In a recent New York Times op-ed, “America Is in a Disgraced Class of Its Own”, sociologist Matthew Desmond writes about the shameful amount of poverty in America, and our responsibility for it. He also writes about solutions. He points to B Corp as a beacon of light, a resource for people who want to support corporations that actually respect workers, their communities and the environment. Our guest this week, Jay Coen Gilbert, is one of B Corp’s founders. He’s also someone Abby consulted with while making her documentary, The American Dream and Other Fairy Tales. She says Jay helped her think through many complicated economic questions, especially around how to limit the power and influence of American corporations and their leaders.
According to Abby, “Jay is the rarest of creatures—a smart businessman who knows how to run a company—but he’s also unashamed to say that values matter, principles matter, and that greed is—now, are you sitting down for this?—not good.” Over the course of the conversation, Jay explains what a B Corp is and why it may hold the potential to fundamentally change the way corporations function in our culture and our economy. In most states, the law essentially requires companies to maximize financial returns to shareholders. Profit at all costs, Jay tells Abby, has become the “source code” for modern capitalism’s operating system. B Corps, he says, are attempting to rewrite that code: “they are changing the settings” he explains, so that other “stakeholders” can be included in a company’s mission. In other words, a company’s board can pay workers a living wage, for instance, or work towards a sustainable, equitable supply chain—and not be punished by shareholders for doing so, but instead encouraged to do it. Ultimately, Jay hopes that “the settings” that B Corps are pioneering will become mandatory for companies above a certain size: “at a certain point, if you’re too big to fail, you’re too big to not only fail your shareholders, you’re too big to fail society.”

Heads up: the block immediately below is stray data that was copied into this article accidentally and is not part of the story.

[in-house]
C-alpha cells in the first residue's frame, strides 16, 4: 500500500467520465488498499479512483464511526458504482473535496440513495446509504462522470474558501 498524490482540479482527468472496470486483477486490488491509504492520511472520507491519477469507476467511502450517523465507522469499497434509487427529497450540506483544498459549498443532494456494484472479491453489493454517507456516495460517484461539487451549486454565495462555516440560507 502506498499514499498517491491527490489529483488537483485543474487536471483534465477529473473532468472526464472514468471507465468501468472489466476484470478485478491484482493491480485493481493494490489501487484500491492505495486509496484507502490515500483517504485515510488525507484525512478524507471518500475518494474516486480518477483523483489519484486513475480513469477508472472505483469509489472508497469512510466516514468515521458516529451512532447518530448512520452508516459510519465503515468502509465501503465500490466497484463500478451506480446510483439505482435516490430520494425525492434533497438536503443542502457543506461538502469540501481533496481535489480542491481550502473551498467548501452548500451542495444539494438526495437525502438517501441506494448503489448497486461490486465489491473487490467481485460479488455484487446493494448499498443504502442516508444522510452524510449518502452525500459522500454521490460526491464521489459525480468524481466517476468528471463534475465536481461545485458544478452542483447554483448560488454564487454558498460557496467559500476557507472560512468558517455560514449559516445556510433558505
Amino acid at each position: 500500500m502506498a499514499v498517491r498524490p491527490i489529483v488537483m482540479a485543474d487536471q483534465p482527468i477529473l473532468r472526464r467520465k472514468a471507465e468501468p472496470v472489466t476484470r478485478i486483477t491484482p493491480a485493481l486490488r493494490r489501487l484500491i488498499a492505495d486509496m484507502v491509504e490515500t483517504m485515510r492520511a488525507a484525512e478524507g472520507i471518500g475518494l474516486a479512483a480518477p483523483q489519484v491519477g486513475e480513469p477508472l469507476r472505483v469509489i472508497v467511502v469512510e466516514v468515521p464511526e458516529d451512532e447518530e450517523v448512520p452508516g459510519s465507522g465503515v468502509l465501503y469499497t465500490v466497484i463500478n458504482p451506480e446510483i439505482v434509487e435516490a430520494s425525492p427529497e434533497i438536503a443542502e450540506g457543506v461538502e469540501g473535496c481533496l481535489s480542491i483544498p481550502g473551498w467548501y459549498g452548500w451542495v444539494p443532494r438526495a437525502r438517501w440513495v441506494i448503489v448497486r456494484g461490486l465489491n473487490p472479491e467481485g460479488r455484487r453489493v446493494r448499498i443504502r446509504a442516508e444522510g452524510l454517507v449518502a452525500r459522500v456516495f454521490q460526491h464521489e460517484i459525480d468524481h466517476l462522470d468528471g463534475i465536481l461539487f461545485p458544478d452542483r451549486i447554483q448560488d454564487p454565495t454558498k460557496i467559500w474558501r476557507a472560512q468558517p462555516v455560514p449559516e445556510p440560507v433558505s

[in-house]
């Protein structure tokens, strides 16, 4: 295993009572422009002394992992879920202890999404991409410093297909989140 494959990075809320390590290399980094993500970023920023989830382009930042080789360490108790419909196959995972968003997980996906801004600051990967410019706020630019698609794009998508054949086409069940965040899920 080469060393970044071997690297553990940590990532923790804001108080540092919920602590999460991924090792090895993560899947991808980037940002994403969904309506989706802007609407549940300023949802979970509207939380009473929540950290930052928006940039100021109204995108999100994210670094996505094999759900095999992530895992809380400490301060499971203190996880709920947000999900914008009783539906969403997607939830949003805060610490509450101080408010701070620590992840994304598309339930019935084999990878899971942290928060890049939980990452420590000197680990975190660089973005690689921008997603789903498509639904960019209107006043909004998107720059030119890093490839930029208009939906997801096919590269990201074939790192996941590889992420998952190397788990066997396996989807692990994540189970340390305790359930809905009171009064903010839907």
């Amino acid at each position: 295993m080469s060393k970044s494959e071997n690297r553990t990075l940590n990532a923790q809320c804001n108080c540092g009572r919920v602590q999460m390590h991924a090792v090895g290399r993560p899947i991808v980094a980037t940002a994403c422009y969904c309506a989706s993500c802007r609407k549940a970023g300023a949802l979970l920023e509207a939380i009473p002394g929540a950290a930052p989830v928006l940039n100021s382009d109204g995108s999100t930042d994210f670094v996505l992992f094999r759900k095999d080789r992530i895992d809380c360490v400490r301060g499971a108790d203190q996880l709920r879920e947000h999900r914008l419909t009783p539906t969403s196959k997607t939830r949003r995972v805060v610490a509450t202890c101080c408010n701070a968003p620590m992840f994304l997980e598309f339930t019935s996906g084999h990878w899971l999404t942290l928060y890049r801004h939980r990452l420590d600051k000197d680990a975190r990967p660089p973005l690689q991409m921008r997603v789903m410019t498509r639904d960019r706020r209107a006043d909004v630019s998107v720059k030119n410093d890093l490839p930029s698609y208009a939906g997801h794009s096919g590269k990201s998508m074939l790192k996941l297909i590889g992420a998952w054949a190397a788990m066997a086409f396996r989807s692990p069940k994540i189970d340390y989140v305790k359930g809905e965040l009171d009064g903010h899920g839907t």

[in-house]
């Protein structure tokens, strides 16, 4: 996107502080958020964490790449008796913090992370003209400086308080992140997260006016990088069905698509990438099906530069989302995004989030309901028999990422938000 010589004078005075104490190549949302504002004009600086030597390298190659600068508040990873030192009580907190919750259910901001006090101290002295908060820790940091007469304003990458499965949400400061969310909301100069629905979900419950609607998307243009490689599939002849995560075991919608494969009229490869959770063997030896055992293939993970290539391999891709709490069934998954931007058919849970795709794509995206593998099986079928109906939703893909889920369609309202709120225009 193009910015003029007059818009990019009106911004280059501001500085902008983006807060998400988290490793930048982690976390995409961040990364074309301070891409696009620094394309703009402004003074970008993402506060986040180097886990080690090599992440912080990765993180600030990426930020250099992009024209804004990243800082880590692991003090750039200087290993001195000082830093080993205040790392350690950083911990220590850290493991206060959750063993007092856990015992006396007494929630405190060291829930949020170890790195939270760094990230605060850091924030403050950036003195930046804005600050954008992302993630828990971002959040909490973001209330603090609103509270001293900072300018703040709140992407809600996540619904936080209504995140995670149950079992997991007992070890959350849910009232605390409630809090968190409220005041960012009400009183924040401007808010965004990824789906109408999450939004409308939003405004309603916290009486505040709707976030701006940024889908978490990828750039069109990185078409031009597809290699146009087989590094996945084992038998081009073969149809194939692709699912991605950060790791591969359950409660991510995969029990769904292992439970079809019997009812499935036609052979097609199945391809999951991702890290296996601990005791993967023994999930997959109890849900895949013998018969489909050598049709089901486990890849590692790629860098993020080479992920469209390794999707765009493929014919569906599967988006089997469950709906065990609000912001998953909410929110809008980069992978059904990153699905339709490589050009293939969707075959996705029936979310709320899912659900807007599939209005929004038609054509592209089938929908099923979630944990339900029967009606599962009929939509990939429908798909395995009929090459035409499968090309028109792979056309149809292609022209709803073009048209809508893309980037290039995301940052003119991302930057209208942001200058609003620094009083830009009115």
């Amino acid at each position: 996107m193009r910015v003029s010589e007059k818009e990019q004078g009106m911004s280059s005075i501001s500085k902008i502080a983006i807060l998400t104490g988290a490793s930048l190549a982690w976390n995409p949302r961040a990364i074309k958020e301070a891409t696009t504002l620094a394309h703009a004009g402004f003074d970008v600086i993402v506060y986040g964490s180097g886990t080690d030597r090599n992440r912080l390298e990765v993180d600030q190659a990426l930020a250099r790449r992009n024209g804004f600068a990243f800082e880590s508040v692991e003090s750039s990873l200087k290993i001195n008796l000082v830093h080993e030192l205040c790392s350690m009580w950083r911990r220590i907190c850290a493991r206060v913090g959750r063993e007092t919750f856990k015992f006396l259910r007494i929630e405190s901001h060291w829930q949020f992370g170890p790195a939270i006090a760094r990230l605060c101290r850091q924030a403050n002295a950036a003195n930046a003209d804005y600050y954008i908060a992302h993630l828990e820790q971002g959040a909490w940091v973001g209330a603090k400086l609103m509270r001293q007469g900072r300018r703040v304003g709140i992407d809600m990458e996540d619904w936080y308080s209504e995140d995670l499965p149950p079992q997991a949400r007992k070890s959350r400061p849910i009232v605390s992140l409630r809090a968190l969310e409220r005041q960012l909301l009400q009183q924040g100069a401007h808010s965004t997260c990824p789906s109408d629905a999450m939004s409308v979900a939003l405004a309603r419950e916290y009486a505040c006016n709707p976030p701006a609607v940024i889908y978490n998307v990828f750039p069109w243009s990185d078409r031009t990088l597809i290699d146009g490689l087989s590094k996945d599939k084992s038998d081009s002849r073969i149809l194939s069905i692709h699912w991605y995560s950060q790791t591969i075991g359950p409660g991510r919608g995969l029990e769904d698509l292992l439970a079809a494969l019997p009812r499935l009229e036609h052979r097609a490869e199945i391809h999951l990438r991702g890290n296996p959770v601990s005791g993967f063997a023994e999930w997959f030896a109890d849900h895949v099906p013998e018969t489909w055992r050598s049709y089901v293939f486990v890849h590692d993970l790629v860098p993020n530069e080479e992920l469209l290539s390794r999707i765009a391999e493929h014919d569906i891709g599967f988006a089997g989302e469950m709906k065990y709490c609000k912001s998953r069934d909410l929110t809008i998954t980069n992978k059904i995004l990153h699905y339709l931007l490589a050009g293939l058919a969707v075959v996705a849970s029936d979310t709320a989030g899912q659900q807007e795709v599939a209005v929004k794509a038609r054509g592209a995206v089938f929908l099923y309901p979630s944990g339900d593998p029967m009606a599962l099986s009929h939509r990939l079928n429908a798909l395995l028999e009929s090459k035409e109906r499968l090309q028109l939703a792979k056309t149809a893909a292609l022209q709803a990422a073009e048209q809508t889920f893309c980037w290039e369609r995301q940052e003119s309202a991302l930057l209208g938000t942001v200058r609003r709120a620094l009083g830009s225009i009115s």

Cofounder B Lab (B Corporation movement)
Jay Coen Gilbert is CEO of Imperative 21, a global network-building narrative power for a just economy. Imperative 21 believes the imperative of the 21st century is to reimagine and redesign a new economic system whose purpose is to maximize well-being, not profit. To achieve that purpose, we must design for interdependence, invest for justice, and account for all stakeholders. Imperative 21 bridges the energies and interests of business leaders, movements, and culture shifters to tell a new story about the purpose of business and to meet this moment with bold action to build a more just economy. Imperative 21 builds on Jay’s experience as cofounder of B Lab, the nonprofit behind the global B Corporation movement. Along with his B Lab cofounders, Jay is the recipient of the UMKC Entrepreneur of the Year Award, as well as the Skoll Award for Social Entrepreneurship and the McNulty Prize at the Aspen Institute, where he is a Henry Crown Fellow. Since 2016, Jay has been called into antiracism work, prioritizing his own learning and UNlearning journey while co-convening multiracial and white caucus spaces, including White Men for Racial Justice (WMRJ), a BIPOC accountable peer-led community of practice for White men to develop racial literacy, stamina, and equity skills, and a commitment to dismantling racism in ourselves, our organizations, our communities, and our country. Prior to co-founding B Lab, Jay co-founded and sold AND1, a $250M global basketball footwear, apparel, and entertainment company, and the subject of documentaries on Netflix and ESPN. Jay also worked for McKinsey & Co, as well as organizations in the public and nonprofit sectors. Jay grew up in New York City and while he graduated from Stanford University with a degree in East Asian Studies, his most rewarding educational experience was co-teaching a class for the last ten years about the role of business in society at Westtown School, a 200-year-old Quaker institution. Between AND1 and B Lab, Jay enjoyed a sabbatical in Australia, New Zealand, and Monteverde, Costa Rica with his yogini wife Randi and two children, Dex and Ria, now 24 and 22. Jay and Randi live in Berwyn, PA.